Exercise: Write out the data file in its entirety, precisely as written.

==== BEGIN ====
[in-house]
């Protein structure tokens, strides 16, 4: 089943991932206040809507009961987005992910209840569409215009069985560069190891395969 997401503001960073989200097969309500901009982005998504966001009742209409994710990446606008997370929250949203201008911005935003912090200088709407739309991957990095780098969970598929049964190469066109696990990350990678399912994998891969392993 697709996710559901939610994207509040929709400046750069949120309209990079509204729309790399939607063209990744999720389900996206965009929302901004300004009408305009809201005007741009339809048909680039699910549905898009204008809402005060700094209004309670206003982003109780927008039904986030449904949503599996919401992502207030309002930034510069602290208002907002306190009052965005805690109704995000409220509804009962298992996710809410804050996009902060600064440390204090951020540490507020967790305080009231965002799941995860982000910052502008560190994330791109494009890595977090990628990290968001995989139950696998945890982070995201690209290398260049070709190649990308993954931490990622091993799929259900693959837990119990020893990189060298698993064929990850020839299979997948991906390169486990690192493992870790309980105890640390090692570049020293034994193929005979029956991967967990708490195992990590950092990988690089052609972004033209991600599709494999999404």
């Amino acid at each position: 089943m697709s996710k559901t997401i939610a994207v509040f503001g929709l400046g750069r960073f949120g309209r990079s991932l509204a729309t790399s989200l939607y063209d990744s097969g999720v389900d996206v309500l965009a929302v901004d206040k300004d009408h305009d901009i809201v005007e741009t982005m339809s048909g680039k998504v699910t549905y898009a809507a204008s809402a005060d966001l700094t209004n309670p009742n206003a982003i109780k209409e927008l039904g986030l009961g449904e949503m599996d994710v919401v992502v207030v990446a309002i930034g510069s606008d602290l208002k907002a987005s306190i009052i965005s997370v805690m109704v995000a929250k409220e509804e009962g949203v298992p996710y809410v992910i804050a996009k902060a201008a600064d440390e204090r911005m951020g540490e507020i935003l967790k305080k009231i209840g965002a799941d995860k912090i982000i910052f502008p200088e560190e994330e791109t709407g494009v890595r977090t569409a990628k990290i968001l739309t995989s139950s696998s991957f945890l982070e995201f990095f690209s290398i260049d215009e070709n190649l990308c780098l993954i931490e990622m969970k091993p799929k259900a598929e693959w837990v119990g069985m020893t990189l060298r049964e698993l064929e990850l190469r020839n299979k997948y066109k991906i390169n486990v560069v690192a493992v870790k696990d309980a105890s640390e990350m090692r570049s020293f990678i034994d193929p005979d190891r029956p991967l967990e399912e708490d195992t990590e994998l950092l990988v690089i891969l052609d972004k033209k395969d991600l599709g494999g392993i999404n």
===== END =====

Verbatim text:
[in-house]
């Protein structure tokens, strides 16, 4: 089943991932206040809507009961987005992910209840569409215009069985560069190891395969 997401503001960073989200097969309500901009982005998504966001009742209409994710990446606008997370929250949203201008911005935003912090200088709407739309991957990095780098969970598929049964190469066109696990990350990678399912994998891969392993 697709996710559901939610994207509040929709400046750069949120309209990079509204729309790399939607063209990744999720389900996206965009929302901004300004009408305009809201005007741009339809048909680039699910549905898009204008809402005060700094209004309670206003982003109780927008039904986030449904949503599996919401992502207030309002930034510069602290208002907002306190009052965005805690109704995000409220509804009962298992996710809410804050996009902060600064440390204090951020540490507020967790305080009231965002799941995860982000910052502008560190994330791109494009890595977090990628990290968001995989139950696998945890982070995201690209290398260049070709190649990308993954931490990622091993799929259900693959837990119990020893990189060298698993064929990850020839299979997948991906390169486990690192493992870790309980105890640390090692570049020293034994193929005979029956991967967990708490195992990590950092990988690089052609972004033209991600599709494999999404």
């Amino acid at each position: 089943m697709s996710k559901t997401i939610a994207v509040f503001g929709l400046g750069r960073f949120g309209r990079s991932l509204a729309t790399s989200l939607y063209d990744s097969g999720v389900d996206v309500l965009a929302v901004d206040k300004d009408h305009d901009i809201v005007e741009t982005m339809s048909g680039k998504v699910t549905y898009a809507a204008s809402a005060d966001l700094t209004n309670p009742n206003a982003i109780k209409e927008l039904g986030l009961g449904e949503m599996d994710v919401v992502v207030v990446a309002i930034g510069s606008d602290l208002k907002a987005s306190i009052i965005s997370v805690m109704v995000a929250k409220e509804e009962g949203v298992p996710y809410v992910i804050a996009k902060a201008a600064d440390e204090r911005m951020g540490e507020i935003l967790k305080k009231i209840g965002a799941d995860k912090i982000i910052f502008p200088e560190e994330e791109t709407g494009v890595r977090t569409a990628k990290i968001l739309t995989s139950s696998s991957f945890l982070e995201f990095f690209s290398i260049d215009e070709n190649l990308c780098l993954i931490e990622m969970k091993p799929k259900a598929e693959w837990v119990g069985m020893t990189l060298r049964e698993l064929e990850l190469r020839n299979k997948y066109k991906i390169n486990v560069v690192a493992v870790k696990d309980a105890s640390e990350m090692r570049s020293f990678i034994d193929p005979d190891r029956p991967l967990e399912e708490d195992t990590e994998l950092l990988v690089i891969l052609d972004k033209k395969d991600l599709g494999g392993i999404n």